Cover

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pp. 1-1

Title Page, Copyright

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pp. 2-5

Contents

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pp. v-vi

Illustrations

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pp. vii-viii

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Acknowledgments

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pp. ix-xii

I thank my colleagues at Miami University, who have been extremely supportive of my research over the years: Jonathan Strauss, Chair of French and Italian; my other departmental colleagues, who have heard and commented on my presentations of this material in our Irvin works-in-progress series (2000, 2009); ...

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Chapter 1. Redrawing French Empire in Comics: An Introduction

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pp. 1-34

How do French cartoonists redraw French empire in comics? In what ways do they represent its consequences today? In Jambon-Beur: Les couples mixtes [Ham-Butter/Arab1: Mixed Couples] (1995), by Farid Boudjellal, the painful burden of colonial history has a devastating impact on Charlotte-Badia, ...

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Chapter 2. Redrawing Colonial Algeria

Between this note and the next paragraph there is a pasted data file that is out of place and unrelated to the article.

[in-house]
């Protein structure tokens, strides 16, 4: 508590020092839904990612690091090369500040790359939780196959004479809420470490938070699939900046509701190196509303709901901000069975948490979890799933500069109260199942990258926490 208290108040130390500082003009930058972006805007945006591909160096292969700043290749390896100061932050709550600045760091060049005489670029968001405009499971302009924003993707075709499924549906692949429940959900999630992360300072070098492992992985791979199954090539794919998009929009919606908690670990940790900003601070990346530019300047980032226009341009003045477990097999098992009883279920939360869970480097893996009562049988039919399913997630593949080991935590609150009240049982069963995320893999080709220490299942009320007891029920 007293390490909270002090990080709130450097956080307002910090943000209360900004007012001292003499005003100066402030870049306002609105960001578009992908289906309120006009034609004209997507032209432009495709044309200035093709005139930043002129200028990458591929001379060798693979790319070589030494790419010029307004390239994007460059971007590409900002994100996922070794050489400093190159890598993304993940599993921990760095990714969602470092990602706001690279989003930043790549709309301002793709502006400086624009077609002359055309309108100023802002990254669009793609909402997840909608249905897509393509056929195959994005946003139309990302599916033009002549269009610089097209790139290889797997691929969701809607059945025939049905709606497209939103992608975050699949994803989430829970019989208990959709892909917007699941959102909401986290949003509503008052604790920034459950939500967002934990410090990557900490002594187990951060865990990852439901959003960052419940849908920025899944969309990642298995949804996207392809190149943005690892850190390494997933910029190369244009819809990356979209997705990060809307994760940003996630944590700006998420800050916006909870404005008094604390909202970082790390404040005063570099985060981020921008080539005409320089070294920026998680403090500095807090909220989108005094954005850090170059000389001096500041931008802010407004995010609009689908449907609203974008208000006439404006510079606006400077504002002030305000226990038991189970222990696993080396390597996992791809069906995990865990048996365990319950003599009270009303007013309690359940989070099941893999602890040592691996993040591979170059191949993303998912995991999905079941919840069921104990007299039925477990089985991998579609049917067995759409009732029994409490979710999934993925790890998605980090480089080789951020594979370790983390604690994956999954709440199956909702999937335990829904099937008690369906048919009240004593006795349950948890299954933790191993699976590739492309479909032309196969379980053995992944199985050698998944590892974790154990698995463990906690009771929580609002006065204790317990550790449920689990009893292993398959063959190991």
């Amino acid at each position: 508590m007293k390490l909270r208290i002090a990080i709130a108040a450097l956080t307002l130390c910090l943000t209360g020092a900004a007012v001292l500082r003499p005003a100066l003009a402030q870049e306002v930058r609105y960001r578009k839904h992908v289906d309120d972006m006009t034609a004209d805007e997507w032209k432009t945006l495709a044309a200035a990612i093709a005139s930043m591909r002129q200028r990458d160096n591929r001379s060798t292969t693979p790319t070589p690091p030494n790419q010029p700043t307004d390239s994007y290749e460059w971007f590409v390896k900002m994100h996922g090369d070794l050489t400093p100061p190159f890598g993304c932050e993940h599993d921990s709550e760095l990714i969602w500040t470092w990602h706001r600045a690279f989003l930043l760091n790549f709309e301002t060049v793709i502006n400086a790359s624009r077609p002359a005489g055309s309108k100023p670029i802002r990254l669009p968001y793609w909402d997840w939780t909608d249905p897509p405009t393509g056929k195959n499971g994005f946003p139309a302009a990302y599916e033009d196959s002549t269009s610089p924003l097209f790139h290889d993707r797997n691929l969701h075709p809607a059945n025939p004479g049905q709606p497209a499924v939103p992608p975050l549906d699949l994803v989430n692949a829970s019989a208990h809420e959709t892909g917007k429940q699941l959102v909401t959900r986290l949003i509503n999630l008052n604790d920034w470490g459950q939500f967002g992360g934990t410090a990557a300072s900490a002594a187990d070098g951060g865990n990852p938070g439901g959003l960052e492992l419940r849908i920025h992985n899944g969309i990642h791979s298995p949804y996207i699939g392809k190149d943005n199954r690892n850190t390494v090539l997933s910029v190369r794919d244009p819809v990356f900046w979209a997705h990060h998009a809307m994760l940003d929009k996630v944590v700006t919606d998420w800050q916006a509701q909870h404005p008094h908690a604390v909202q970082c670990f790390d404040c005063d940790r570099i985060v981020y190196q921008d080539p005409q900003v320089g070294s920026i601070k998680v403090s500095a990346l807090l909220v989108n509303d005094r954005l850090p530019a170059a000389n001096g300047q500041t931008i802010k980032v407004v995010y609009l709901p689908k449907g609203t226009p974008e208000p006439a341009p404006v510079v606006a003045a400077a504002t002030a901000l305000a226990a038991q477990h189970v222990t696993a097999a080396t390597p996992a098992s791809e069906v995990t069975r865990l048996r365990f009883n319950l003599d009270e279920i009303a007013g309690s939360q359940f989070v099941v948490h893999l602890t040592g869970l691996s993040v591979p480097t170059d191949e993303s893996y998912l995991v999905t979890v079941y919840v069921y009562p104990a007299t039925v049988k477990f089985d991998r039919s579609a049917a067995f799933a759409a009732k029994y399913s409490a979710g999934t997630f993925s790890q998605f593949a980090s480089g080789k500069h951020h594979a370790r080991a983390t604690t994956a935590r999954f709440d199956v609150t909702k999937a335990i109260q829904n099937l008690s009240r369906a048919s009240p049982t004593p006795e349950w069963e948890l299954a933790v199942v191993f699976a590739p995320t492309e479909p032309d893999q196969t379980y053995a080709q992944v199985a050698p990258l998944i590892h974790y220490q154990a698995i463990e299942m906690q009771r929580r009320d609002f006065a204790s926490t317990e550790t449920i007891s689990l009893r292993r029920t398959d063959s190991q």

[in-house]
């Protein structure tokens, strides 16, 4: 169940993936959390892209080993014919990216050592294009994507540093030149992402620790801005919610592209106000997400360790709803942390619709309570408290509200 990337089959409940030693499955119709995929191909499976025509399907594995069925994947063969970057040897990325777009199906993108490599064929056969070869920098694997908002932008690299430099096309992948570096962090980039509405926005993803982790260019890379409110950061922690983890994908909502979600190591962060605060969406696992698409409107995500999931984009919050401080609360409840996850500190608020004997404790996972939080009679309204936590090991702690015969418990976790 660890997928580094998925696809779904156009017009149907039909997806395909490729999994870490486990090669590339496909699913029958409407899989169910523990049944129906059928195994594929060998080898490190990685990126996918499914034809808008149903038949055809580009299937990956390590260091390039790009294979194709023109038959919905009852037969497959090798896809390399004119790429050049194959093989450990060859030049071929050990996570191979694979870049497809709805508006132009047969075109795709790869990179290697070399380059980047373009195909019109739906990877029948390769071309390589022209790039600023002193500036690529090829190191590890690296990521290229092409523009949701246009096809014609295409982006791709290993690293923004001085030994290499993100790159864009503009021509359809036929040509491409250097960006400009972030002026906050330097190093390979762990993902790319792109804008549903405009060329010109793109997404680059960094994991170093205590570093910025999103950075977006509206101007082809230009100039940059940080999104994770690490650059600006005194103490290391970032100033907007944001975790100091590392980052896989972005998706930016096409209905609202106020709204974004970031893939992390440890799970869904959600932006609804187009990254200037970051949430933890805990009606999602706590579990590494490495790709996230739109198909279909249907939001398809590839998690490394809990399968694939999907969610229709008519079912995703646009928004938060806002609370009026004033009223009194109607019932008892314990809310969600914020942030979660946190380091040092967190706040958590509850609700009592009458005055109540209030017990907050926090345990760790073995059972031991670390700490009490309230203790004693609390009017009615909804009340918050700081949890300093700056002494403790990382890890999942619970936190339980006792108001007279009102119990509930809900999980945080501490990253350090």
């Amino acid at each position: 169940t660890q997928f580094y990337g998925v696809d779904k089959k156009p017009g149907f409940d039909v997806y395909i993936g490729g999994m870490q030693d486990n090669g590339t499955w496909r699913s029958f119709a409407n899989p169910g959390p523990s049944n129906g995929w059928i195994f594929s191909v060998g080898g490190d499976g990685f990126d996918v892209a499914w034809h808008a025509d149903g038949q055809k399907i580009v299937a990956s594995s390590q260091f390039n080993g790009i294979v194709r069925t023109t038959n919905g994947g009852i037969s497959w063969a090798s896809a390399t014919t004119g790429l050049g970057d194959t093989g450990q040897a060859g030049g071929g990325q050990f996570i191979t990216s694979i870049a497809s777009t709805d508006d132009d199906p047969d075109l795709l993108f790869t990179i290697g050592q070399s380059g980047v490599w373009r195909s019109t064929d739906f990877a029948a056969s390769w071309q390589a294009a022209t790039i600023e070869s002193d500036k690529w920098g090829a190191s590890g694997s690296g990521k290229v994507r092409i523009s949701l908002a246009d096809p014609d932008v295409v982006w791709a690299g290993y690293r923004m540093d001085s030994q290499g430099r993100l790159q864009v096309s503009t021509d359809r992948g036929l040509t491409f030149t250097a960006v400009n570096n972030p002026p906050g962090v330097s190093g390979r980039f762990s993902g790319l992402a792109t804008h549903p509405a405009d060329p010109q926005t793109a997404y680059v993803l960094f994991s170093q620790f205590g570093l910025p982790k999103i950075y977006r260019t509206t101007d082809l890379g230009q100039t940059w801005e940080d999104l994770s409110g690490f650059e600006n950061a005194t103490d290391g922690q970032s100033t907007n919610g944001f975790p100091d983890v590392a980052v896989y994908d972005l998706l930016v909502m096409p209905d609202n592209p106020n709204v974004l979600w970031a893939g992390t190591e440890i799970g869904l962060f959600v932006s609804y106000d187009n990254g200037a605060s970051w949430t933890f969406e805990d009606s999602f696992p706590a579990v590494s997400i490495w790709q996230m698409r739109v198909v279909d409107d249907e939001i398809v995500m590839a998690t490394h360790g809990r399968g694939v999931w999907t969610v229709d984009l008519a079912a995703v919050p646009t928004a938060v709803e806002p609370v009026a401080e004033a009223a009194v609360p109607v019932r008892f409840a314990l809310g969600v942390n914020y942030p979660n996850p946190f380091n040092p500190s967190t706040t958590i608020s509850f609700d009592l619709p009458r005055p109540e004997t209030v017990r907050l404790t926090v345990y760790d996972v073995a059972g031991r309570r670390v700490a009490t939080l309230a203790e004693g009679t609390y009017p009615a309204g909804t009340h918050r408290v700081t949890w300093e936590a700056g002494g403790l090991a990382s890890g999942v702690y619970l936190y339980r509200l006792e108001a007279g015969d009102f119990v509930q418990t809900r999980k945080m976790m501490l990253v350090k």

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pp. 35-83

Given the importance of colonial memory to contemporary French politics and national identity (Silverman 1992; Stora 1992), Pierre Nora’s editorial decision to more or less neglect colonial sites in his otherwise rich, monumental edited work, Les lieux de mémoire [Places of Memory] (1984–92), surprised many people. ...

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Chapter 3. The Fall of French Indochina

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pp. 84-144

After the loss of an imperial territory, one way of regaining access to it is vicariously through representation, by redrawing empire and retelling its myths. It may, for example, be conjured up by a nostalgic colonialist storyteller, as is the case for the reader-viewer and the fictional characters in Trafic en Indochine [Trafficking in Indochina], ...

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Chapter 4. The Algerian War and its Aftermath

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pp. 145-210

As one of the most violent and protracted decolonization conflicts, the Algerian War would seem to offer a rich subject matter for comic books. However, writing in 1990, Kacem Basfao observes that the preceding colonial period—stretching from France’s initial invasion of Algeria in 1830 until the outbreak of the war on 1 November 1954 ...

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Chapter 5. The Voyage Out and the Voyage In

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pp. 211-224

What is “the meaning of the colonial voyage” (Memmi 1985: 33) today? The “voyage out”—to colonize, survey or draw empire, for example—is a corollary to what Edward Said (1994b) calls the “voyage in.”1 I use these two tropes here to summarize some of the most important transformations in comics about French colonialism and imperialism. ...

Notes

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pp. 225-243

Works Cited

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pp. 244-266

Index

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pp. 267-288